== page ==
FROM THE PAST
50 YEARS AGO
The long-awaited decision on the proposed airport and industrial park combine on Kent Island was made public at the regular Tuesday session of the Queen Anne’s County Commissioners. The negative decision was actually made last week, but the commissioners declined to release a statement until all interested parties had been advised by letter.
The formal decision states... ”the result seems to be that the airport, taking into consideration the gift of the land, will cost the county at least $400,000 and perhaps considerably more.”
“Considering the cost of construction and operation of the foregoing capital projects, we do not feel that it is financially sound for the county to undertake the construction and operation of a county airport at this time,” the commissioners said.
John B. Funk, Chairman Director of the State Roads Commission, said that traffic volume on the Chesapeake Bay Bridge last weekend forced the facility to be made one-way 10 times for a total of six hours and eight minutes.
Mr. Funk said that 76,907 vehicles crossed the bridge over the weekend. The heaviest day was Saturday when the traffic count was 28,601 vehicles followed by 25,895 vehicles on Sunday.
Saturday morning the heavy resort-bound traffic was backed up on the western shore two lanes all the way to the Ritchie Highway interchange, and the bridge was made one-way from 8:35 a.m. to 9:45 a.m. — an hour and 10 minutes in an effort to clear the mammoth jam.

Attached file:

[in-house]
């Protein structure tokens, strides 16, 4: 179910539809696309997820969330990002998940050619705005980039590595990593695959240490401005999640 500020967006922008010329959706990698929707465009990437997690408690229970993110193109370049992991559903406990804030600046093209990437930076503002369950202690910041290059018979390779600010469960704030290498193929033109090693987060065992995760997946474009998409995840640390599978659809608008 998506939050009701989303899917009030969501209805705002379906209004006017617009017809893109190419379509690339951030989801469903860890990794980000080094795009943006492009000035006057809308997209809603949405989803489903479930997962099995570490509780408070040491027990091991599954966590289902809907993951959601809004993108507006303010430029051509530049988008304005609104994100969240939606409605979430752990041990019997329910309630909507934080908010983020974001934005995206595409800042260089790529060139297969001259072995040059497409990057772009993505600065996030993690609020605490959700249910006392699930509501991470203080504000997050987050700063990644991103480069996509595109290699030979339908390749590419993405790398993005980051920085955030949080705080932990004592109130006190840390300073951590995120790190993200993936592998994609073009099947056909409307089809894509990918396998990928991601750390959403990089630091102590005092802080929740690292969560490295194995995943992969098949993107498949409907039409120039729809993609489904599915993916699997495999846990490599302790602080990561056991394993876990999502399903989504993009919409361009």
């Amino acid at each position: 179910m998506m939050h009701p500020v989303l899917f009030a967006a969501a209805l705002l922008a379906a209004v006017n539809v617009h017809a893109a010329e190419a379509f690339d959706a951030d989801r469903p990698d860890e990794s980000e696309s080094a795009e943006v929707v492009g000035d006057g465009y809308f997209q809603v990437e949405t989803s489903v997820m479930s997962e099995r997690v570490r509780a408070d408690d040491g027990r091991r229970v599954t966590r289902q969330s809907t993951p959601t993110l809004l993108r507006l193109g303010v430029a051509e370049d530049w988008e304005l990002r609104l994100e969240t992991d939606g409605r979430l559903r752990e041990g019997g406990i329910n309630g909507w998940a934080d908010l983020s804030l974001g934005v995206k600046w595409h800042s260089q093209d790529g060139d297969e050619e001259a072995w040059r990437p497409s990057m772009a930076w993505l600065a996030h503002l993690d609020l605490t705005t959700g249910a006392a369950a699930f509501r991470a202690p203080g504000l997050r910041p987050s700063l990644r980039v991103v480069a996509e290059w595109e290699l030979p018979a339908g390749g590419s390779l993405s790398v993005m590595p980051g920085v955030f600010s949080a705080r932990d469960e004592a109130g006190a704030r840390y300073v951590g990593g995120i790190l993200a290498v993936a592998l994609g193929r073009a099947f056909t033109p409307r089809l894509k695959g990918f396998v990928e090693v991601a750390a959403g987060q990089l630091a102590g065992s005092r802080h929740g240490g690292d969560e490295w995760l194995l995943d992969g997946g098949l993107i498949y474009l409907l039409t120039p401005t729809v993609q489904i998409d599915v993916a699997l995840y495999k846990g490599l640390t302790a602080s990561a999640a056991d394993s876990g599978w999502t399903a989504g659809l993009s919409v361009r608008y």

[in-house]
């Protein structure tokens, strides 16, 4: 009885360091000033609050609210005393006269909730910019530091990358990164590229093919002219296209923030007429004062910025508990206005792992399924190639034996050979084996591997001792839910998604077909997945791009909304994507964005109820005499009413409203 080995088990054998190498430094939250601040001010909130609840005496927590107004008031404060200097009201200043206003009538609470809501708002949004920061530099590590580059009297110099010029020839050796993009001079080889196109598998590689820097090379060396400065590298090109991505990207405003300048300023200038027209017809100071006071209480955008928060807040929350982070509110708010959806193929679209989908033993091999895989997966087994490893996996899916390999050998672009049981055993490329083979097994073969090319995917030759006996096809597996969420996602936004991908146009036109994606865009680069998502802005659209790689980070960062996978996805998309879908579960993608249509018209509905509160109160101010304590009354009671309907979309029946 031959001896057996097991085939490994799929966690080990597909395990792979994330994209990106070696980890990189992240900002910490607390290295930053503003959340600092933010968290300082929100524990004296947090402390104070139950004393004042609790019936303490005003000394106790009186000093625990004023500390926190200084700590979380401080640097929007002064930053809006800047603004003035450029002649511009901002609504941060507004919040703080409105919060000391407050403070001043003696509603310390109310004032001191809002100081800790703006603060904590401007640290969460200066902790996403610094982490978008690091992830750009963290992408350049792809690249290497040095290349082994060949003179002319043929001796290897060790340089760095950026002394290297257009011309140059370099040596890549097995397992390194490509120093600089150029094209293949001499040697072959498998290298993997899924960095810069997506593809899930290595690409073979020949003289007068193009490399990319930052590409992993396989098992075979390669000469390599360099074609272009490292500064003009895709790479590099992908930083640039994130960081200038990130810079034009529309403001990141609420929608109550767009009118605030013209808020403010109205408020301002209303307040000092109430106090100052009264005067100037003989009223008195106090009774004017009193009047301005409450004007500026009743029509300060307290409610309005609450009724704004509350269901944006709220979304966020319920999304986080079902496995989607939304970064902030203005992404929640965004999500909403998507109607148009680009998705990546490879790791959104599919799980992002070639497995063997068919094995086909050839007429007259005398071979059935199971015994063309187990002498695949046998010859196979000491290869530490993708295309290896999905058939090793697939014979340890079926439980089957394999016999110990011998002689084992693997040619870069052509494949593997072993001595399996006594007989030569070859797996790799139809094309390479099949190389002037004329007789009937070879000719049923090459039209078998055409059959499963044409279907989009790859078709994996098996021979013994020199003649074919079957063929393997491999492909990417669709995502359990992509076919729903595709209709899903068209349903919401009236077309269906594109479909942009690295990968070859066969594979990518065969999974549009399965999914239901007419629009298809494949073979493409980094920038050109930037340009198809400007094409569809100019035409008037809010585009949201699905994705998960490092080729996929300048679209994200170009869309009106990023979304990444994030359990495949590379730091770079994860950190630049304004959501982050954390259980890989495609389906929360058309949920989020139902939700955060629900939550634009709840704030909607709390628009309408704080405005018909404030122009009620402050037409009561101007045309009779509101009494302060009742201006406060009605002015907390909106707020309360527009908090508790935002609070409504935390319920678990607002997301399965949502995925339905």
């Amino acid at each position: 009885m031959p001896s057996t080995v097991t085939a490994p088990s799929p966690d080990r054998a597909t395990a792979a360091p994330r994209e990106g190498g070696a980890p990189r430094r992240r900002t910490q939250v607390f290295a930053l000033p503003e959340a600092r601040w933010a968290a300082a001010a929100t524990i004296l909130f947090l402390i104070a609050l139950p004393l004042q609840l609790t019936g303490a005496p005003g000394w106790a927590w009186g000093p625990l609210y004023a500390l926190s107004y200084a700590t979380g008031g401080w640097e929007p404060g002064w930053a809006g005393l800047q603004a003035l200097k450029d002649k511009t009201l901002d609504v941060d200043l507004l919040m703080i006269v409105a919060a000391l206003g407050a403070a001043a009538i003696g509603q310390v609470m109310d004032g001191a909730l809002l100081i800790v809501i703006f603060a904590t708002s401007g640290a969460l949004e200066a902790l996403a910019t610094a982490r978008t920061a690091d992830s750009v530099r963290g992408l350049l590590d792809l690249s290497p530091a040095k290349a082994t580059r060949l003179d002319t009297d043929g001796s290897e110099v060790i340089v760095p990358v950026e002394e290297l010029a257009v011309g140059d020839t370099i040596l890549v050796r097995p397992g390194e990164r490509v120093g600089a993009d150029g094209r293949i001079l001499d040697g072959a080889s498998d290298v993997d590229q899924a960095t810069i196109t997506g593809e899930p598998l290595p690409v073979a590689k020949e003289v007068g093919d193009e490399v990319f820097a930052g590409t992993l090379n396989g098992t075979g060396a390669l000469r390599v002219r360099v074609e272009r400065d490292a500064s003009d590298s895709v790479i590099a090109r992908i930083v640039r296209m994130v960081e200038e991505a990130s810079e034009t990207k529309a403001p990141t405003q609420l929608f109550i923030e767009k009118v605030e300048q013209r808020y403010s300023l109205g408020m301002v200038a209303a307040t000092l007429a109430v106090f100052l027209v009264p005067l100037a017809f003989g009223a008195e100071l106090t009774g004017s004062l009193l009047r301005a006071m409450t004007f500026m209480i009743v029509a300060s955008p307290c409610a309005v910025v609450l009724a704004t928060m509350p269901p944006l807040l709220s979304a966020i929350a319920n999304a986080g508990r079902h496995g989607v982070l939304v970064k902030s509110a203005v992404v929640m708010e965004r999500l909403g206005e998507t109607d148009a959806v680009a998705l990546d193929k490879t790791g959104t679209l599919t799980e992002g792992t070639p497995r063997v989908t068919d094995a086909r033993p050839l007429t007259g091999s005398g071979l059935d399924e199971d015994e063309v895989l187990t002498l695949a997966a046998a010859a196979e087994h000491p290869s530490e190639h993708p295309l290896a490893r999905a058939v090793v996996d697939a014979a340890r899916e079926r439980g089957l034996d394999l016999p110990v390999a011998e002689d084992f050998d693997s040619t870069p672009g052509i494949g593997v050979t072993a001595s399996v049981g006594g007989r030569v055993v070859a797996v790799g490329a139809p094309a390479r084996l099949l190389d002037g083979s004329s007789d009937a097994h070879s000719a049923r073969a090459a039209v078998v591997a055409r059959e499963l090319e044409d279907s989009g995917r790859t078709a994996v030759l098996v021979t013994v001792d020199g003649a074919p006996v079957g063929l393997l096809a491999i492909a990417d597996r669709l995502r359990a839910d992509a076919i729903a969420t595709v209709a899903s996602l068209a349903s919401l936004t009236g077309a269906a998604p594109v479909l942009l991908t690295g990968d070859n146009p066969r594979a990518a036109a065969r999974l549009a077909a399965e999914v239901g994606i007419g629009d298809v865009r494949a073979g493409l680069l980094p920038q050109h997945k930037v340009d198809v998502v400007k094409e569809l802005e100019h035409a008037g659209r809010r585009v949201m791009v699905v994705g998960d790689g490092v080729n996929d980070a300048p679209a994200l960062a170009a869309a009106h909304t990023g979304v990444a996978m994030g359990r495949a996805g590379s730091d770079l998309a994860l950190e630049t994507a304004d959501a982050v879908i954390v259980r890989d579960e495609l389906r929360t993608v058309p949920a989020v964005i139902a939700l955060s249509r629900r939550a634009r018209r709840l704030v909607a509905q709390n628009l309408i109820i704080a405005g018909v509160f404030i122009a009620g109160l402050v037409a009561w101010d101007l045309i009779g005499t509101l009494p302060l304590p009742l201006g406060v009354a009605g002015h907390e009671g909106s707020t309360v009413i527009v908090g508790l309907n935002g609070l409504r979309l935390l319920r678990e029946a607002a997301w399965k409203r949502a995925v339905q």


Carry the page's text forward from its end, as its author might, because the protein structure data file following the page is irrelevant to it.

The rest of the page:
The new large bin at Wye Mills Feed Company doubles the drying and storage capacity. Alfred Covington, owner, said they can now dry 1,200 bushels of corn an hour compared to 600 previous.
One man can operate the two 1,000 bushel bins with two load-out bins. He has the capacity to store 38,000 bushels of corn. The additional buildings have been erected following the most successful year in the history of the firm.
25 YEARS AGO
Taking a boat in and out of Kent Narrows is becoming increasingly dangerous, according to a boat owner who appeared before the Queen Anne’s County commissioners Tuesday.
Fred Kirsch, a boater who lives in Queenstown, said most of the danger stems from boaters traveling too fast in the narrow and congested channel. He went on to urge the commissioners to support extending the six-knot speed limit past the Narrows during the summer season to make it safer.
The speed limit now covers just the Narrows, but he suggested that it continue at least out to Long Point on the north side and extend it on the south side past the jetty about another threetenths of a mile.
Queen Anne’s County now hosts a regional recycling site at the junction of Routes 404 and 309. Callahan’s Shell Stop, located at the well-traveled intersection, has six brightly colored recycling “igloos” accepting glass bottles and jars, all metal food and beverage cans, plastic bottles and newspapers.
Queen Anne’s County Solid Waste Division established the site with the cooperation of business owner Keene Callahan and both Caroline and Talbot counties as part of an ongoing regional effort among the counties.
Since the convenience center offers quick shopping, a restaurant and gas station, it was a logical location for the recycling site which borders on Caroline, Talbot, and Queen Anne’s counties.
Bo Callahan, post commander of the Jeff Davis American Legion Post 18, Centreville, recently presented a $5,000 check to Dr. Stuart Bounds, executive vice president of Chesapeake College, and Timothy Albert, administrator of admissions.
The contribution to Chesapeake’s Scholarship Endowment will be matched dollar for dollar by the State’s Private Donation Incentive Program. The Jeff Davis American Legion Post 18 has pledged an additional $10,000, to be contributed over the next two years.
The Private Donation Incentive Program encourages individual and corporate donations to be made to endowments of public institutions of higher education in Mar yland.